The contests produced a number of narrow margins — including in House District 54, where Killeen Mayor Scott Cosper won by just 43 votes. His opponent, Killeen optometrist Austin Ruiz, said late Tuesday night he has “decided to pursue filing for a recount.”

[…]

A losing candidate can ask for a recount if the number of votes by which he or she lost is less than 10 percent of the total number of votes his or her opponent received, according to the secretary of state’s office. The deadline to apply for a recount is by the end of the fifth day after the election or the second day after the vote totals are canvassed.

That deadline is Thursday, June 2, at 5 PM, according to the Secretary of State. I can’t imagine there will be any other requests, as the only other runoffs for which the races were close have had the losing candidates concede. But if Wayne Smith can change his mind then someone else could, too.

Posted in: Election 2016.

Remembering Buckyballs and the Nobel Prize they won

Twenty years ago, two Rice University chemists won the Nobel Prize for a revolutionary idea about carbon molecules.

The discovery of Buckyballs, a new form of carbon that ushered in the era of nanotechnology and won a Nobel Prize, happened largely by accident.

In 1985, Rice University chemists Robert Curl and Richard Smalley hosted British chemist Harry Kroto for a series of experiments in Houston. Kroto had a theory about how long carbon chains were formed in the atmospheres of carbon-rich giant stars, and Smalley had built a laser beam apparatus that could vaporize molecules and test the theory.

Over 10 days, the three professors and three graduate students conducted tests in which they vaporized carbon molecules with Smalley’s laser beam apparatus and then measured how the carbon atoms clustered together. To their surprise, in addition to the long chain molecules they were seeking, they found a high number of clusters consisting of 60 carbon atoms.

The professors tasked their graduate students with finding ways of changing the parameters of the experiment to increase the number of C60 molecules and tried to theorize what their structure would look like. They knew the structure had to be something more stable, like a sphere, that would protect the bonds between the carbon atoms from being easily broken.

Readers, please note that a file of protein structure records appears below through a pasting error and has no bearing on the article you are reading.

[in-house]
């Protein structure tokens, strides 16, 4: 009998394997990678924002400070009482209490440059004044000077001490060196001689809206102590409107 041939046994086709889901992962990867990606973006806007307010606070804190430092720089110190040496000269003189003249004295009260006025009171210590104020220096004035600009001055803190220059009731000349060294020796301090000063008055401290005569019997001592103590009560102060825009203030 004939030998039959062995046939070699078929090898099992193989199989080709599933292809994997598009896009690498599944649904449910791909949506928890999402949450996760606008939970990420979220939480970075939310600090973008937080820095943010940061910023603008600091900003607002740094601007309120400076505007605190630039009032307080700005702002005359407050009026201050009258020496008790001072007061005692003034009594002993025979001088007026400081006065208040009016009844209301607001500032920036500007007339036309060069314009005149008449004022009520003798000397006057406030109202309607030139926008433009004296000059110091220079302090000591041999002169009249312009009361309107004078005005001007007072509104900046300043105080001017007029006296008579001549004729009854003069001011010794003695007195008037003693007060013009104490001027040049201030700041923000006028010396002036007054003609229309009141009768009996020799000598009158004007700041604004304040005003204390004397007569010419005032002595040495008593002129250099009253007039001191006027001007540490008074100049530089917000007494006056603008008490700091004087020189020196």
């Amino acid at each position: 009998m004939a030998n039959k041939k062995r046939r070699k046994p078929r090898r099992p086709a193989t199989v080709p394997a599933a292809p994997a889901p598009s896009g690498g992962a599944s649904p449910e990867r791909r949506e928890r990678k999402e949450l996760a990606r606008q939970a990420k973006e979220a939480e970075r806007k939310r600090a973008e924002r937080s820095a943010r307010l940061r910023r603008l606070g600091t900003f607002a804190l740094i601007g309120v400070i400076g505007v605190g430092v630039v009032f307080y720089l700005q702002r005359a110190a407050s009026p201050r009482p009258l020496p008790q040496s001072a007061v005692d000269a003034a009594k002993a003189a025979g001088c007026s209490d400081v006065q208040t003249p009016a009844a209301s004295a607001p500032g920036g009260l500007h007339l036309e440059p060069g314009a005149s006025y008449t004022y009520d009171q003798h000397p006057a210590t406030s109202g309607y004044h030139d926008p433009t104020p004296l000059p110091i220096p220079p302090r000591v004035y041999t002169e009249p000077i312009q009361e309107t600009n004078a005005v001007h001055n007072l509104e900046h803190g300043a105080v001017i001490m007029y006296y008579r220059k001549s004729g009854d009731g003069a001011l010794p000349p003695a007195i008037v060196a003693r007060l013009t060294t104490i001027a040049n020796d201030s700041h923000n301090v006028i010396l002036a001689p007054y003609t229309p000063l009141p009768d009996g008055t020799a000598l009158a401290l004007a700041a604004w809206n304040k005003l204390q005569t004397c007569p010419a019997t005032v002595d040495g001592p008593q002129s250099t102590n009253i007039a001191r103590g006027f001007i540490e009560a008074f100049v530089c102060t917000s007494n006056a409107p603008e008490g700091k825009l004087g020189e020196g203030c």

“What was the chemical structure?” Curl recalled in his Rice office earlier this month. “How can you put 60 carbon atoms together and come up with something really stable?”

Kroto remembered he had built with his children a paper star dome that consisted of both pentagons and hexagons. He wanted to call his wife in England to have her find the construction.

“But it was getting late, and it seemed highly improbable that he had done this,” Curl said.

Instead, that night, Smalley fiddled with paper, scissors and scotch tape, creating a paper sphere made up of 20 hexagons and 12 pentagons with 60 corners. It fit all the parameters for a stable form of carbon with 60 atoms.

The structure resembled the geodesic domes that American architect Buckminster Fuller designed for the 1967 Montreal World Exhibition. They decided to name the structure buckminsterfullerene in his honor. They called the spheres Buckyballs for short because they resembled soccer balls.

The trio was excited about what they came up with, but it was only a theory. They had no proof other than the high number of C60 molecules they were seeing in their experiments.

“That didn’t deter us,” Curl said.

Read the rest, it’s worth your time. Smalley passed away in 2005; Curl is now an emeritus professor. They didn’t have to win the Nobel for this research – there was another team that had made a similar discovery. Buckyballs themselves were never of much practical use, but the discovery led to the field of nanotechnology and the creation of nanotubes, among other things. It’s fair to say we live in a different world today because of Robert Curl and Richard Smalley.

Posted in: Technology, science, and math.

Saturday video break: Just A Little Lovin’

How about a little throwback country/pop from Dusty Springfield?

Such a great voice. I need to find more of her stuff. For a more modern take on that song, here’s Adrian Lynne:

Very nice, though I kind of like the fact that Springfield does that in about half the time. And for a different song of the same name – dropped “g” in “lovin'” and all – here’s perennial favorite the Hot Club of Cowtown:

I always have some love for what they do.